November 30, 2008

We are Modern Cowboys!

We moved the last bunch of cattle in from summer pasture. As the time for winter storms approachs, the cows must be closer to the haystacks and water we can keep 'open' (unfrozen). This year's mild weather let them stay on the pasture a week or so longer than normal, but it was time to 'trail' them in to the fields closer to home.
You can see we are Modern Cowboys! This was the first year everyone rode 'wheelers' (ATVs). No horses!

Above, John on the right, seems to be having an interesting conversation with our neighbor. We make these days of 'work' into days of 'fun' when our friends and neighbors come help.

Banana Chocolate Cake


  • 2 1/4 cups flour
  • 1 tsp baking powder
  • 3/4 tsp. soda
  • 1 tsp. salt

Cream until fluffy:

  • 2/3 cup shortening
  • 1 1/2 cup sugar

Add, one at a time, beating after each:

  • 2 eggs


  • 2 ounces unsweetened chocolate, melted

Stir in:

  • 1 tsp. vanilla

Add dry ingredients alternately with:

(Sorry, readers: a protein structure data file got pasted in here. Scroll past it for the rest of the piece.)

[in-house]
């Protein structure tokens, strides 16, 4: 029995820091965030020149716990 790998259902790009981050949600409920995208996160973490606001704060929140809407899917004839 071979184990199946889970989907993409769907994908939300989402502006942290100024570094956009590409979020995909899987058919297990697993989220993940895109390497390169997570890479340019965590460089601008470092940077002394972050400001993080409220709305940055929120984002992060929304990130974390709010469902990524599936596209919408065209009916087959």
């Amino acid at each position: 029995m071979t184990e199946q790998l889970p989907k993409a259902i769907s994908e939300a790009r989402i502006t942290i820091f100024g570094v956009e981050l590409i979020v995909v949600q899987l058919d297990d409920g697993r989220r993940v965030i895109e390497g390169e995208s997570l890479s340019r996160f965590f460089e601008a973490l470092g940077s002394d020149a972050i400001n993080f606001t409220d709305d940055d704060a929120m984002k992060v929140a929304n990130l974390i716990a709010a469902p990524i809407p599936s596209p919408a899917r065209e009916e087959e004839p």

• 1 cup mashed bananas (2 to 3)


  • 1/2 cup buttermilk or sour milk

Beat well after each addition.
Turn into greased 9-inch layers or large cake pan.
Bake at 350 F. for 30-35 minutes.
This is from an old cookbook, and it did not mention frosting. We found we like it equally as well frosted or unfrosted.

November 8, 2008

November... and still warm!

It is November... and I am still working in my yard!

However, I have put the roses 'to bed'.

I have three plants of the rose Mary Rose (David Austin) and am experimenting with several different ways to give them a bit of protection over Montana's winters. Most sources list this variety as hardy to zone 5. Montana is listed as 4 to 3. In my past experiences with this rose, I know it 'may' live over without protection, if surrounded by the dead tops of other plants grown around it, and with some leaves and other protective mulch. However, this new yard isn't as 'grown together' and included many annuals, AND is in an exposed site, so I am trying two different methods of winter cover for this rose.

We use the Styrofoam cones, mainly because we have problems with mice when using mounds of organic mulch such as leaves or hay. So, the two shortest Mary Rose plants received a little mound of dirt over their crowns, and a Styrofoam rose cone. The third Mary Rose plant had a HUGE mound of dirt piled over it's crown and canes, and I am filling the top of the tall wire surround with leaves and hay, along with a sprinkling of mouse poison baits.

The yard doesn't look as nice now! (photo taken on 11/7)